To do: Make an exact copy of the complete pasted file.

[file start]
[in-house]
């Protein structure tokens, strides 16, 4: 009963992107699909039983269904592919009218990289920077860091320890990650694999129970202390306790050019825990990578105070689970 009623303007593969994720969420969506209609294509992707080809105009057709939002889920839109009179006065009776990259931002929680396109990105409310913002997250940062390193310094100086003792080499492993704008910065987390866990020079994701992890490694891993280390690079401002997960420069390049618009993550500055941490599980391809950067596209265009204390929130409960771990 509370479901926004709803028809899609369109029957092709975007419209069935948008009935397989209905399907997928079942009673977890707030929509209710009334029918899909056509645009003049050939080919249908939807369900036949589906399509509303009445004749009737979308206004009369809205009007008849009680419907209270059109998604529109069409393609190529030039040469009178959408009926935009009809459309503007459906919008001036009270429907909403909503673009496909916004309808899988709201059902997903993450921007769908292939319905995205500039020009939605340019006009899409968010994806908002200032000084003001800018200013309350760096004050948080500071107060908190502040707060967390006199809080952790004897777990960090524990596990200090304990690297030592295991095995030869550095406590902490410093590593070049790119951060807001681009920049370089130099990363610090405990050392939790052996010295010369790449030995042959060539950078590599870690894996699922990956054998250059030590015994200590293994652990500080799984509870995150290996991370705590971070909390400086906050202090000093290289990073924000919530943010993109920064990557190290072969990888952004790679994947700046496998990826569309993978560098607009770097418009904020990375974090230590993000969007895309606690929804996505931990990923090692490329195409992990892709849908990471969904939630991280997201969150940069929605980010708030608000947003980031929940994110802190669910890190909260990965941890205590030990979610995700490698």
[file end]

[in-house]
């Protein structure tokens, strides 16, 4: 009963992107699909039983269904592919009218990289920077860091320890990650694999129970202390306790050019825990990578105070689970 009623303007593969994720969420969506209609294509992707080809105009057709939002889920839109009179006065009776990259931002929680396109990105409310913002997250940062390193310094100086003792080499492993704008910065987390866990020079994701992890490694891993280390690079401002997960420069390049618009993550500055941490599980391809950067596209265009204390929130409960771990 509370479901926004709803028809899609369109029957092709975007419209069935948008009935397989209905399907997928079942009673977890707030929509209710009334029918899909056509645009003049050939080919249908939807369900036949589906399509509303009445004749009737979308206004009369809205009007008849009680419907209270059109998604529109069409393609190529030039040469009178959408009926935009009809459309503007459906919008001036009270429907909403909503673009496909916004309808899988709201059902997903993450921007769908292939319905995205500039020009939605340019006009899409968010994806908002200032000084003001800018200013309350760096004050948080500071107060908190502040707060967390006199809080952790004897777990960090524990596990200090304990690297030592295991095995030869550095406590902490410093590593070049790119951060807001681009920049370089130099990363610090405990050392939790052996010295010369790449030995042959060539950078590599870690894996699922990956054998250059030590015994200590293994652990500080799984509870995150290996991370705590971070909390400086906050202090000093290289990073924000919530943010993109920064990557190290072969990888952004790679994947700046496998990826569309993978560098607009770097418009904020990375974090230590993000969007895309606690929804996505931990990923090692490329195409992990892709849908990471969904939630991280997201969150940069929605980010708030608000947003980031929940994110802190669910890190909260990965941890205590030990979610995700490698």